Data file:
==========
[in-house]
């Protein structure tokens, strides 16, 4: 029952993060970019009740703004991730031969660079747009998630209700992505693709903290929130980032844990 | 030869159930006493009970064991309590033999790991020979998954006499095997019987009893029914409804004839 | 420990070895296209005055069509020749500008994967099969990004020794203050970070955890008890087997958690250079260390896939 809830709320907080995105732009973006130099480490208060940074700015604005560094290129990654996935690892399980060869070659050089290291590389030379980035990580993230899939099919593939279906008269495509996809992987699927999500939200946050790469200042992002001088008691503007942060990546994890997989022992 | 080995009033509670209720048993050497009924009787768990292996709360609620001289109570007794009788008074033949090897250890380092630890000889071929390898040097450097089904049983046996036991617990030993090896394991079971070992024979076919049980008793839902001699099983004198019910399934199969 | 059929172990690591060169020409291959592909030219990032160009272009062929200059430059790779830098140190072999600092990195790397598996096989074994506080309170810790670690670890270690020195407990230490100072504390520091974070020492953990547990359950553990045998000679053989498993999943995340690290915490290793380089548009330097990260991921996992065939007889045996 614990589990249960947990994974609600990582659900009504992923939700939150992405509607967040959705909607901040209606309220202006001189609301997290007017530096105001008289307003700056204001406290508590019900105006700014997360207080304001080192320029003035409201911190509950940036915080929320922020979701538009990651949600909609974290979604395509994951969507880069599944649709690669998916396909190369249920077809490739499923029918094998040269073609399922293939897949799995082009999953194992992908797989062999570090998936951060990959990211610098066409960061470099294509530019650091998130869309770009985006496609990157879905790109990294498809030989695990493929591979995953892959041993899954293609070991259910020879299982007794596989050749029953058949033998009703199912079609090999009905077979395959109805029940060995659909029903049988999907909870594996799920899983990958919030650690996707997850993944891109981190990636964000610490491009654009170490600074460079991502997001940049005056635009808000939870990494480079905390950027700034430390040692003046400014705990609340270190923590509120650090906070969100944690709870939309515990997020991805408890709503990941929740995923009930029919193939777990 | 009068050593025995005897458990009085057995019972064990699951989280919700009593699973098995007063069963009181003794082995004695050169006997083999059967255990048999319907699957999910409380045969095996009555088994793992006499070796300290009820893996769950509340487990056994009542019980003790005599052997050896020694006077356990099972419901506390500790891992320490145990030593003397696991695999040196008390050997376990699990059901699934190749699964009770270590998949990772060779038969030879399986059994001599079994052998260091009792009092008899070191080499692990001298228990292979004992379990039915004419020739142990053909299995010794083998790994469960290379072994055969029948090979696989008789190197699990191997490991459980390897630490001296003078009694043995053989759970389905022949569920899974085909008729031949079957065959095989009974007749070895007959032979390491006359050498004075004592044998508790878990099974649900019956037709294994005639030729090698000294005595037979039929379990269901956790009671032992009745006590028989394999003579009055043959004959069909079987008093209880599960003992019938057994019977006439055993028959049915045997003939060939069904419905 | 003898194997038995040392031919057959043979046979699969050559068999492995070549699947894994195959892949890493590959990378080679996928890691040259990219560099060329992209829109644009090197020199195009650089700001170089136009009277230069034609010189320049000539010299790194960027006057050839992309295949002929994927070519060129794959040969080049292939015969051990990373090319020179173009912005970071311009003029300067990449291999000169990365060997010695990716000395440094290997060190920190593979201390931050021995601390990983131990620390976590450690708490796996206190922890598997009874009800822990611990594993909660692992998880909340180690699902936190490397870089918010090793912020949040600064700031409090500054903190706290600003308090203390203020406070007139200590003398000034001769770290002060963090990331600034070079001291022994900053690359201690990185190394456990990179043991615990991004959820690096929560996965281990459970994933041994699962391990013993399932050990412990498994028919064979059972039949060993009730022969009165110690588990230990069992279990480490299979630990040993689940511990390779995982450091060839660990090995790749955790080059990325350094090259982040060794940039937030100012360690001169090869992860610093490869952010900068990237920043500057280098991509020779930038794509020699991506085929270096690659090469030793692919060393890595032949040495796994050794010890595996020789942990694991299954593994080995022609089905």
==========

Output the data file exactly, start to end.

[in-house]
């Protein structure tokens, strides 16, 4: 029952993060970019009740703004991730031969660079747009998630209700992505693709903290929130980032844990 | 030869159930006493009970064991309590033999790991020979998954006499095997019987009893029914409804004839 | 420990070895296209005055069509020749500008994967099969990004020794203050970070955890008890087997958690250079260390896939 809830709320907080995105732009973006130099480490208060940074700015604005560094290129990654996935690892399980060869070659050089290291590389030379980035990580993230899939099919593939279906008269495509996809992987699927999500939200946050790469200042992002001088008691503007942060990546994890997989022992 | 080995009033509670209720048993050497009924009787768990292996709360609620001289109570007794009788008074033949090897250890380092630890000889071929390898040097450097089904049983046996036991617990030993090896394991079971070992024979076919049980008793839902001699099983004198019910399934199969 | 059929172990690591060169020409291959592909030219990032160009272009062929200059430059790779830098140190072999600092990195790397598996096989074994506080309170810790670690670890270690020195407990230490100072504390520091974070020492953990547990359950553990045998000679053989498993999943995340690290915490290793380089548009330097990260991921996992065939007889045996 614990589990249960947990994974609600990582659900009504992923939700939150992405509607967040959705909607901040209606309220202006001189609301997290007017530096105001008289307003700056204001406290508590019900105006700014997360207080304001080192320029003035409201911190509950940036915080929320922020979701538009990651949600909609974290979604395509994951969507880069599944649709690669998916396909190369249920077809490739499923029918094998040269073609399922293939897949799995082009999953194992992908797989062999570090998936951060990959990211610098066409960061470099294509530019650091998130869309770009985006496609990157879905790109990294498809030989695990493929591979995953892959041993899954293609070991259910020879299982007794596989050749029953058949033998009703199912079609090999009905077979395959109805029940060995659909029903049988999907909870594996799920899983990958919030650690996707997850993944891109981190990636964000610490491009654009170490600074460079991502997001940049005056635009808000939870990494480079905390950027700034430390040692003046400014705990609340270190923590509120650090906070969100944690709870939309515990997020991805408890709503990941929740995923009930029919193939777990 | 009068050593025995005897458990009085057995019972064990699951989280919700009593699973098995007063069963009181003794082995004695050169006997083999059967255990048999319907699957999910409380045969095996009555088994793992006499070796300290009820893996769950509340487990056994009542019980003790005599052997050896020694006077356990099972419901506390500790891992320490145990030593003397696991695999040196008390050997376990699990059901699934190749699964009770270590998949990772060779038969030879399986059994001599079994052998260091009792009092008899070191080499692990001298228990292979004992379990039915004419020739142990053909299995010794083998790994469960290379072994055969029948090979696989008789190197699990191997490991459980390897630490001296003078009694043995053989759970389905022949569920899974085909008729031949079957065959095989009974007749070895007959032979390491006359050498004075004592044998508790878990099974649900019956037709294994005639030729090698000294005595037979039929379990269901956790009671032992009745006590028989394999003579009055043959004959069909079987008093209880599960003992019938057994019977006439055993028959049915045997003939060939069904419905 | 003898194997038995040392031919057959043979046979699969050559068999492995070549699947894994195959892949890493590959990378080679996928890691040259990219560099060329992209829109644009090197020199195009650089700001170089136009009277230069034609010189320049000539010299790194960027006057050839992309295949002929994927070519060129794959040969080049292939015969051990990373090319020179173009912005970071311009003029300067990449291999000169990365060997010695990716000395440094290997060190920190593979201390931050021995601390990983131990620390976590450690708490796996206190922890598997009874009800822990611990594993909660692992998880909340180690699902936190490397870089918010090793912020949040600064700031409090500054903190706290600003308090203390203020406070007139200590003398000034001769770290002060963090990331600034070079001291022994900053690359201690990185190394456990990179043991615990991004959820690096929560996965281990459970994933041994699962391990013993399932050990412990498994028919064979059972039949060993009730022969009165110690588990230990069992279990480490299979630990040993689940511990390779995982450091060839660990090995790749955790080059990325350094090259982040060794940039937030100012360690001169090869992860610093490869952010900068990237920043500057280098991509020779930038794509020699991506085929270096690659090469030793692919060393890595032949040495796994050794010890595996020789942990694991299954593994080995022609089905």